Ed Bradley's mark on Philly illustrated through colorful career

Cherri Gregg
May 16, 2018 - 5:08 pm
Mural Arts Philadelphia unveiled a new mural of the longtime CBS News broadcaster in the neighborhood where the legend grew up.

Cherri Gregg | KYW Newsradio

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PHILADELPHIA (KYW Newsradio) — Standing three stories high in his childhood neighborhood, a new mural in West Philadelphia honors the late legendary journalist Ed Bradley.

Mural Arts Philadelphia unveiled the new project of the longtime CBS News broadcaster in the neighborhood where the legend grew up.

"It's more than just an image on a wall — it's really, I hope, a catalyst for commufnity change," said Patricia Blanchet. The Swarthmore graduate spoke of her late husband's life and legacy, from his childhood in West Philadelphia, education at St. Ignatius School and Cheyney University, and his first jobs as a teacher and DJ at WDAS, which helped launch his award-winning journalism career that broke barriers in TV news.

"Ed did well, while doing good," she said, noting that he was a humble man who would have been surprised by the honor. "Of course, he'd ask me, 'How's it look, how do I look, did they get the earring right?' "

His iconic earring is prominently featured on the mural, embellished by his pin-stripped suit and a purple pocket square.

The mural's background — which is located at the corner of Wyalusing and Belmont avenues in what he called the "Black Bottom" section of West Philadelphia — illustrates images of the icon at significant points in his life and career in an impressionist style.

"He never lost his swag," said Ernel Martinez, the artist who designed and created the mural. He said his goal was to show Bradley as a success who stayed true to his roots.

Bradley was the first Black journalist to become a White House correspondent. He was a highly esteemed journalist most known for his 26 years as a correspondent on 60 Minutes, where he received dozens of prestigious awards for his work. Prior to 60 Minutes, Bradley was a war correspondent for CBS, covering the war in Cambodia. He was a news anchor on CBS, with his own broadcast, CBS Sunday Night News with Ed Bradley.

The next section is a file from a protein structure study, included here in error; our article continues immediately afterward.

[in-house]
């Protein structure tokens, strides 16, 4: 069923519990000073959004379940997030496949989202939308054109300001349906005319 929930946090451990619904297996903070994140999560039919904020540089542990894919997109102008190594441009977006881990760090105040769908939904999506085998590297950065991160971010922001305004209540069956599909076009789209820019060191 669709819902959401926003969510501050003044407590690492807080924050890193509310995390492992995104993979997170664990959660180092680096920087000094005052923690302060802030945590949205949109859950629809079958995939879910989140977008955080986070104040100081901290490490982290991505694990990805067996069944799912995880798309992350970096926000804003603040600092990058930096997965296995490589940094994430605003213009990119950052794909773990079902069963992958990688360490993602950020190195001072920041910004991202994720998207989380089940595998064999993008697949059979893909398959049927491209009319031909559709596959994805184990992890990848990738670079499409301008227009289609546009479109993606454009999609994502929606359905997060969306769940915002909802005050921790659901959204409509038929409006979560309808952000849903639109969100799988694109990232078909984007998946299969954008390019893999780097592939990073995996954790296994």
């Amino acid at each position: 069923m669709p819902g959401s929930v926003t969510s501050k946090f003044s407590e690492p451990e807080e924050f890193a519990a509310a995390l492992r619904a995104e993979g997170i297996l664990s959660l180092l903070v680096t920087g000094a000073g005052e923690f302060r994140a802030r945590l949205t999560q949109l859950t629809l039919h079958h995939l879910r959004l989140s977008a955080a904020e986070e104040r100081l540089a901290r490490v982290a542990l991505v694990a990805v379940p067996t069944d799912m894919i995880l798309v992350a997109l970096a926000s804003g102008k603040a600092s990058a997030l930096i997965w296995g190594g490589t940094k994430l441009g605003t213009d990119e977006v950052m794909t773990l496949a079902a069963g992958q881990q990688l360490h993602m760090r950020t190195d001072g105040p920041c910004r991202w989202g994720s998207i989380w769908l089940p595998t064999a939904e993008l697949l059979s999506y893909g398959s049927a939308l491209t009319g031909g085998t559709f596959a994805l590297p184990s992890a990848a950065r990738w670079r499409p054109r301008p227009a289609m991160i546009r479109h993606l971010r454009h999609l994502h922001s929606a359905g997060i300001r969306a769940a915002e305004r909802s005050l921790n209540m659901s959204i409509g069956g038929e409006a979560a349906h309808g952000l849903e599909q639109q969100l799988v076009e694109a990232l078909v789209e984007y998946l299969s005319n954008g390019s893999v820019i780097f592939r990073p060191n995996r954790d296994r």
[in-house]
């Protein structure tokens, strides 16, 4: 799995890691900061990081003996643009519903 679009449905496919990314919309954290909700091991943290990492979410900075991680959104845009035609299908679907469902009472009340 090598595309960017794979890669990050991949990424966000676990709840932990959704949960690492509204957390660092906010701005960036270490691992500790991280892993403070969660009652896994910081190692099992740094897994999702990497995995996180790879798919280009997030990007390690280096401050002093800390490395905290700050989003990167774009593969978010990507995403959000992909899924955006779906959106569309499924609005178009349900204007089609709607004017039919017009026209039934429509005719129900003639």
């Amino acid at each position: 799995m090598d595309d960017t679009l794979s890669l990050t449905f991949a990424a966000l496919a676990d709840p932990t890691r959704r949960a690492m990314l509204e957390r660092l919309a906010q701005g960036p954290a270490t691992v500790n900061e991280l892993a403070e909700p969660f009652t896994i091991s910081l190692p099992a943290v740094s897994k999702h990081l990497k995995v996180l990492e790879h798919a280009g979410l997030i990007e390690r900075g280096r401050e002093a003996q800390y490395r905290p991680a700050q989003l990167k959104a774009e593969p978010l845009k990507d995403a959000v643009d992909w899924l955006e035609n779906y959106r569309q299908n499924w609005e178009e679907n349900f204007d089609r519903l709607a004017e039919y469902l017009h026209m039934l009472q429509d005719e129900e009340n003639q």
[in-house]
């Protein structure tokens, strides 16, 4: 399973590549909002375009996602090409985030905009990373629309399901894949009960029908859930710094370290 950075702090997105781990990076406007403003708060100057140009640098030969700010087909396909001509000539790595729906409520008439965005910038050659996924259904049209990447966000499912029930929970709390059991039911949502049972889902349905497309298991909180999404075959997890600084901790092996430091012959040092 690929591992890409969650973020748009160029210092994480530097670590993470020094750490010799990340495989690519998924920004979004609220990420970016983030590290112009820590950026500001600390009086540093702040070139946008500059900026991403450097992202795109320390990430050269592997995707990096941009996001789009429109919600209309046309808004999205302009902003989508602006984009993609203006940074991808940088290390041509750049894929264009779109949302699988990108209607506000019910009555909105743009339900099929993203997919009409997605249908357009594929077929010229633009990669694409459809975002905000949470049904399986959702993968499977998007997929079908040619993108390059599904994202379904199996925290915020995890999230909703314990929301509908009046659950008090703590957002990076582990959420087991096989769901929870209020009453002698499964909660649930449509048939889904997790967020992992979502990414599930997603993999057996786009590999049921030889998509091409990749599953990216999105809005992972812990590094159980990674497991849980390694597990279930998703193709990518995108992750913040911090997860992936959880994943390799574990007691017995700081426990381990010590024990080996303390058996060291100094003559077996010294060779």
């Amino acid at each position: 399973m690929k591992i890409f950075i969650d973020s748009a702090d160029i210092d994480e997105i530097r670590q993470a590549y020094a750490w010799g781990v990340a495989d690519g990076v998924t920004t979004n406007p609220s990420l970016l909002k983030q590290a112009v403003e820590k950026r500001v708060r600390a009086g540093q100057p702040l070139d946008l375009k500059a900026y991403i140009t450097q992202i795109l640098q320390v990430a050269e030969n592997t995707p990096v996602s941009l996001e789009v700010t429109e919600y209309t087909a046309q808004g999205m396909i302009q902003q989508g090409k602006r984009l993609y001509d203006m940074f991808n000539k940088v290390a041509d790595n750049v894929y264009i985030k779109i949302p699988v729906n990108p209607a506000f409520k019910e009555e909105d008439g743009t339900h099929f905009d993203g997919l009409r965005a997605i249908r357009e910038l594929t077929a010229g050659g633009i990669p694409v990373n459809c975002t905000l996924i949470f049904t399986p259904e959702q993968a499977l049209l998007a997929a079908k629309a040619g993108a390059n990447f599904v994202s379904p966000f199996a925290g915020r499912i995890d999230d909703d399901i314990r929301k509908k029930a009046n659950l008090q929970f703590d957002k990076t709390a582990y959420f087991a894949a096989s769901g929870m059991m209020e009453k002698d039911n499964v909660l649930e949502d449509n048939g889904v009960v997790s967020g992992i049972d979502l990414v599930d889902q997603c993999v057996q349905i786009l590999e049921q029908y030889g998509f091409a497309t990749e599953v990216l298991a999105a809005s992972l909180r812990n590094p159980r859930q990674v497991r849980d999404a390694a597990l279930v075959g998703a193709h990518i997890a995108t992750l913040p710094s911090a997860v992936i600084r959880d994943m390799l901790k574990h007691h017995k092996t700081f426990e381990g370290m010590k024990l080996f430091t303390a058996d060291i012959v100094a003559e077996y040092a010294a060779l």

Bradley was just 65 years old when he died on Nov. 9, 2006, of complications from lymphocytic leukemia.

Mural Arts will dedicate the wall with a celebration June 16.

Leroy McCarthy, a fellow alumnus of Cheyney University, initiated the efforts for the Ed Bradley Mural. He also was the catalyst for the 2015 naming of Ed Bradley Way on City Line Avenue. McCarthy is currently leading an effort to get a historic marker to honor him as well.

"Ed would tell the story of America, but through the eyes of a Black man. To me, that was pretty amazing," Martinez added. "It shows you can be educated, you can be cultured, but you can still have your edge, and I think Philly sort of inspires that."

Panels of the mural were created on 6-by-6-foot squares of parachute cloth — and enabled students and members of the public to participate in its creation. 

Last summer, a busload of students from St. Ignatius joined members of the community in a trip to the 60 Minutes and CBS News studios in New York, where they painted panels of the mural alongside journalist icons like Bill Whitaker and Leslie Stahl. 

"[Ed Bradley] showed the entire country that the perspectives of people of color are vital to all of us," said Mural Arts Executive Director Jane Golden.